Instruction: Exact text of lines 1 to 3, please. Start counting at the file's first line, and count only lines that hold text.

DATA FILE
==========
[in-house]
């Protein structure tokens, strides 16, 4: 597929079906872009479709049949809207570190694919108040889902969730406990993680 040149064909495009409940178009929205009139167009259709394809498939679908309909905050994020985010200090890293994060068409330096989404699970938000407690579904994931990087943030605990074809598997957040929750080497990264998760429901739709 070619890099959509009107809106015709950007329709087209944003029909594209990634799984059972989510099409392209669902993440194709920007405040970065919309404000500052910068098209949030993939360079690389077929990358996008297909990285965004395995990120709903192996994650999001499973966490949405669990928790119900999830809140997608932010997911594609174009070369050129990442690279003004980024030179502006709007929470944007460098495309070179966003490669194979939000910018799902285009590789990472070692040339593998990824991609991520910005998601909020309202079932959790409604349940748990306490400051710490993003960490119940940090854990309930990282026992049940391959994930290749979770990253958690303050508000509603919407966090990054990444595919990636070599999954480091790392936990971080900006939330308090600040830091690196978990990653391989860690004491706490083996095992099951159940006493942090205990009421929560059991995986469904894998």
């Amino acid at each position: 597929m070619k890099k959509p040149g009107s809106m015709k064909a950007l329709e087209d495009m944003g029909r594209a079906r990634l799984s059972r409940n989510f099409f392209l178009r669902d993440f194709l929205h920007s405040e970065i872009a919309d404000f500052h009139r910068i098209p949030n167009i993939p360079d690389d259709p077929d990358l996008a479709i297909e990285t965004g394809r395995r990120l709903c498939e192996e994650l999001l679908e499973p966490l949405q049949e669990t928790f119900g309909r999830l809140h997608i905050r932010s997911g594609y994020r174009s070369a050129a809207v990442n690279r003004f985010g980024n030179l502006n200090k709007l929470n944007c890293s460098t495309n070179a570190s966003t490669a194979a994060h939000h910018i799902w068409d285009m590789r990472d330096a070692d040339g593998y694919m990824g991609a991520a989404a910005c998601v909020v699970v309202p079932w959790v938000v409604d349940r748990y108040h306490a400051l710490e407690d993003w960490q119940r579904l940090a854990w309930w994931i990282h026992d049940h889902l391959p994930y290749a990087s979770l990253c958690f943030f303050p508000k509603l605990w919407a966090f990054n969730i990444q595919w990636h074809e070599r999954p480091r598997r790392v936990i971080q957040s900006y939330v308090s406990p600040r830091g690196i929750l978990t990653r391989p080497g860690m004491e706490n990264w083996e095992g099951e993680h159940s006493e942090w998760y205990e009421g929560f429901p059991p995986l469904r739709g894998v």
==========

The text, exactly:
[in-house]
């Protein structure tokens, strides 16, 4: 597929079906872009479709049949809207570190694919108040889902969730406990993680 040149064909495009409940178009929205009139167009259709394809498939679908309909905050994020985010200090890293994060068409330096989404699970938000407690579904994931990087943030605990074809598997957040929750080497990264998760429901739709 070619890099959509009107809106015709950007329709087209944003029909594209990634799984059972989510099409392209669902993440194709920007405040970065919309404000500052910068098209949030993939360079690389077929990358996008297909990285965004395995990120709903192996994650999001499973966490949405669990928790119900999830809140997608932010997911594609174009070369050129990442690279003004980024030179502006709007929470944007460098495309070179966003490669194979939000910018799902285009590789990472070692040339593998990824991609991520910005998601909020309202079932959790409604349940748990306490400051710490993003960490119940940090854990309930990282026992049940391959994930290749979770990253958690303050508000509603919407966090990054990444595919990636070599999954480091790392936990971080900006939330308090600040830091690196978990990653391989860690004491706490083996095992099951159940006493942090205990009421929560059991995986469904894998």
């Amino acid at each position: 597929m070619k890099k959509p040149g009107s809106m015709k064909a950007l329709e087209d495009m944003g029909r594209a079906r990634l799984s059972r409940n989510f099409f392209l178009r669902d993440f194709l929205h920007s405040e970065i872009a919309d404000f500052h009139r910068i098209p949030n167009i993939p360079d690389d259709p077929d990358l996008a479709i297909e990285t965004g394809r395995r990120l709903c498939e192996e994650l999001l679908e499973p966490l949405q049949e669990t928790f119900g309909r999830l809140h997608i905050r932010s997911g594609y994020r174009s070369a050129a809207v990442n690279r003004f985010g980024n030179l502006n200090k709007l929470n944007c890293s460098t495309n070179a570190s966003t490669a194979a994060h939000h910018i799902w068409d285009m590789r990472d330096a070692d040339g593998y694919m990824g991609a991520a989404a910005c998601v909020v699970v309202p079932w959790v938000v409604d349940r748990y108040h306490a400051l710490e407690d993003w960490q119940r579904l940090a854990w309930w994931i990282h026992d049940h889902l391959p994930y290749a990087s979770l990253c958690f943030f303050p508000k509603l605990w919407a966090f990054n969730i990444q595919w990636h074809e070599r999954p480091r598997r790392v936990i971080q957040s900006y939330v308090s406990p600040r830091g690196i929750l978990t990653r391989p080497g860690m004491e706490n990264w083996e095992g099951e993680h159940s006493e942090w998760y205990e009421g929560f429901p059991p995986l469904r739709g894998v």